Responding to E-mails

Here is a thoughtful analysis by Sarah Green on the responsiveness trap of e-mails. This is the e-mail equivalent of “Amusing Ourselves to Death.” Sarah concludes that there is no neutrality on this issue:

We have confused responding with reacting. Responding involves thinking, and thinking takes time. Taking time means we can’t possibly answer all the email we get in anything like a sensible time frame — and that we might not really be able to answer all of it, period. And while it can sometimes feel good to have people react to you — dance, monkey, dance! — it is ultimately a false victory. Because what you want isn’t a dancing monkey (unless you’re in the circus business). What you want is an answer.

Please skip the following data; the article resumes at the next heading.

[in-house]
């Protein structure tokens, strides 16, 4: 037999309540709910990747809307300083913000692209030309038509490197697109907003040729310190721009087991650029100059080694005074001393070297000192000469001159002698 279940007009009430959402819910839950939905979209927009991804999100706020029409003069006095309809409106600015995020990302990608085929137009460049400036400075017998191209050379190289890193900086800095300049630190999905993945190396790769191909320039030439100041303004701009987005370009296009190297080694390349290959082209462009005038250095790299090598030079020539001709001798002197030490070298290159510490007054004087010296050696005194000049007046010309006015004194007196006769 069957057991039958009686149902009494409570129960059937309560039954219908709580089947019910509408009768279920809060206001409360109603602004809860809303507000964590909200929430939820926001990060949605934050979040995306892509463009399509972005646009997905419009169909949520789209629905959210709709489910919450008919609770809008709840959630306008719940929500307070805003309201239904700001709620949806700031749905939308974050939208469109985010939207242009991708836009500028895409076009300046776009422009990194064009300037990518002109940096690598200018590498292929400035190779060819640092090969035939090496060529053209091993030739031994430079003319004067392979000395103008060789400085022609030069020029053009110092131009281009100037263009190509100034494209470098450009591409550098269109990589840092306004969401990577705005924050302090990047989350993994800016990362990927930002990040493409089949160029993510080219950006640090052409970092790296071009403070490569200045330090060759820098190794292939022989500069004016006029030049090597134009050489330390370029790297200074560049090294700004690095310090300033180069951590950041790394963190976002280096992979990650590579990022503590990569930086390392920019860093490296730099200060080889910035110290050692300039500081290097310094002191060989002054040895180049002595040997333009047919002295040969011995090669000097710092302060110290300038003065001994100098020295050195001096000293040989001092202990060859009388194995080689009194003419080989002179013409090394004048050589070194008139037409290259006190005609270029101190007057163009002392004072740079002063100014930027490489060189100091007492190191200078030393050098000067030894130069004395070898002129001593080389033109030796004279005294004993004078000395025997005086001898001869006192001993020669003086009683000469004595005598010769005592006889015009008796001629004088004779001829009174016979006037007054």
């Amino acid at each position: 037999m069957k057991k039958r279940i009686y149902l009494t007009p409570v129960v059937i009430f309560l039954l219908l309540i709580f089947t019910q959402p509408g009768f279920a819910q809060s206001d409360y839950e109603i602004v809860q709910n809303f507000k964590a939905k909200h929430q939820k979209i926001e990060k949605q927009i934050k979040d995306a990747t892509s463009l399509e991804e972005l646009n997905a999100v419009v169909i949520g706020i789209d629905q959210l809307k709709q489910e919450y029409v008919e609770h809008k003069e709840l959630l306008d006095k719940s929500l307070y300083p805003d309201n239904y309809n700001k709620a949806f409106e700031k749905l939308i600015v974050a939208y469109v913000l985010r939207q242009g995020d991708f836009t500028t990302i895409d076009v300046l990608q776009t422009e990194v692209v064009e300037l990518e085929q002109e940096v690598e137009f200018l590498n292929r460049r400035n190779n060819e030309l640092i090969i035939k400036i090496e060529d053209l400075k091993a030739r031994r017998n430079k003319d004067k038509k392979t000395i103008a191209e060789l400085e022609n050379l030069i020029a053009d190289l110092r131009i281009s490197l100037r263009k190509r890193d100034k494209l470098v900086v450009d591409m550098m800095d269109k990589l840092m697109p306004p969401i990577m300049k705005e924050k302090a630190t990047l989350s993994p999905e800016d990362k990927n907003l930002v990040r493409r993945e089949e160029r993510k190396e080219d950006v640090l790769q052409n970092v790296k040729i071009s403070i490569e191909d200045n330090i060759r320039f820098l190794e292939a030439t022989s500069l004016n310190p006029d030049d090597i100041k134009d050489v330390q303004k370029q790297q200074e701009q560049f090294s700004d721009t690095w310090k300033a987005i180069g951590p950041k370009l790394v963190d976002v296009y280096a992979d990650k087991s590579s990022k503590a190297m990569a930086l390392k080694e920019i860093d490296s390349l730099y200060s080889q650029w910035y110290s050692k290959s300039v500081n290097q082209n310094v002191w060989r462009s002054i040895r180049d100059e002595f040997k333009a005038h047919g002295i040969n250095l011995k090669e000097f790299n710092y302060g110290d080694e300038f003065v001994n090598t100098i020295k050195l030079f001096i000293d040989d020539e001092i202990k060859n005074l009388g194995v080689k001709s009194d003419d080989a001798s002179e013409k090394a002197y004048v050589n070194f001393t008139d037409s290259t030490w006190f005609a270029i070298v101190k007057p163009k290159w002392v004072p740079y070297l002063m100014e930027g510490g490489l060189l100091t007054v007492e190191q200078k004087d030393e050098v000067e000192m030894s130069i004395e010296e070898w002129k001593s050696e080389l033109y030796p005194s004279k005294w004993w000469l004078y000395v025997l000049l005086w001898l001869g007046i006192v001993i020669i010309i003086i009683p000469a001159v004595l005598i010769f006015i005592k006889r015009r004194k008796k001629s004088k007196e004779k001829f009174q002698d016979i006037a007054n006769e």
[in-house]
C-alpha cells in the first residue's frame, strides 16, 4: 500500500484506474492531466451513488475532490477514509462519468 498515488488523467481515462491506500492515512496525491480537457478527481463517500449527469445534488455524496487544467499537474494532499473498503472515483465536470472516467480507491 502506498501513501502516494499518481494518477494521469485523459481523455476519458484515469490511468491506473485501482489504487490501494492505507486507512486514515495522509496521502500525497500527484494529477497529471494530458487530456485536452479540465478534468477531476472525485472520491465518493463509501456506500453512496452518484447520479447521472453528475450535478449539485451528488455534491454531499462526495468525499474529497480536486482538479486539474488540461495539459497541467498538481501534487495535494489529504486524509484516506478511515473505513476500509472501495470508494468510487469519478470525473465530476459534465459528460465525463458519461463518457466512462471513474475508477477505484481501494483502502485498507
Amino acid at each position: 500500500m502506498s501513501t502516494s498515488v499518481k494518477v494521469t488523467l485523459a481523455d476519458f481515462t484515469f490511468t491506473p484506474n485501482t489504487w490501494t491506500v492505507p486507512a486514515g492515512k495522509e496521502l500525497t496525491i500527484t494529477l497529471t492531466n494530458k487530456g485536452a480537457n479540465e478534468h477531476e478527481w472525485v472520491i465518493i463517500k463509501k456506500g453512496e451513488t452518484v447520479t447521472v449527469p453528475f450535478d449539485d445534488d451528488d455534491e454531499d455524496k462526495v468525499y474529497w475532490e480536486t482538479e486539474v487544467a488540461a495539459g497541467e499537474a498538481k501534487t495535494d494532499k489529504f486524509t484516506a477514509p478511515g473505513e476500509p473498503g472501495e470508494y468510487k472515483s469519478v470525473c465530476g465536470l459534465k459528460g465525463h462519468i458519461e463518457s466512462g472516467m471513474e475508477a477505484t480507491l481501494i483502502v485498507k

And so all of us will have to decide: am I going to be “responsive,” rapidly reacting to every email, with my thumbs, choosing to make more work for other people and giving myself the attention span of a goldfish? Or am I going to answer email in my own time, when I can actually provide a thoughtful reply, and either spend my life apologizing or decide it’s okay if people think I’m an arrogant so-and-so?

This is the choice. There is no middle ground. At least, as long as the vacation-email-answering, no-punctuating-using, smartphone-sleeping-with people are in charge.

If that describes you, please: Cease. Desist. Get a hobby. And please stop asking if I got your email.

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About Uri Brito

I am the Pastor of Providence Church (CREC) in Pensacola, Fl.
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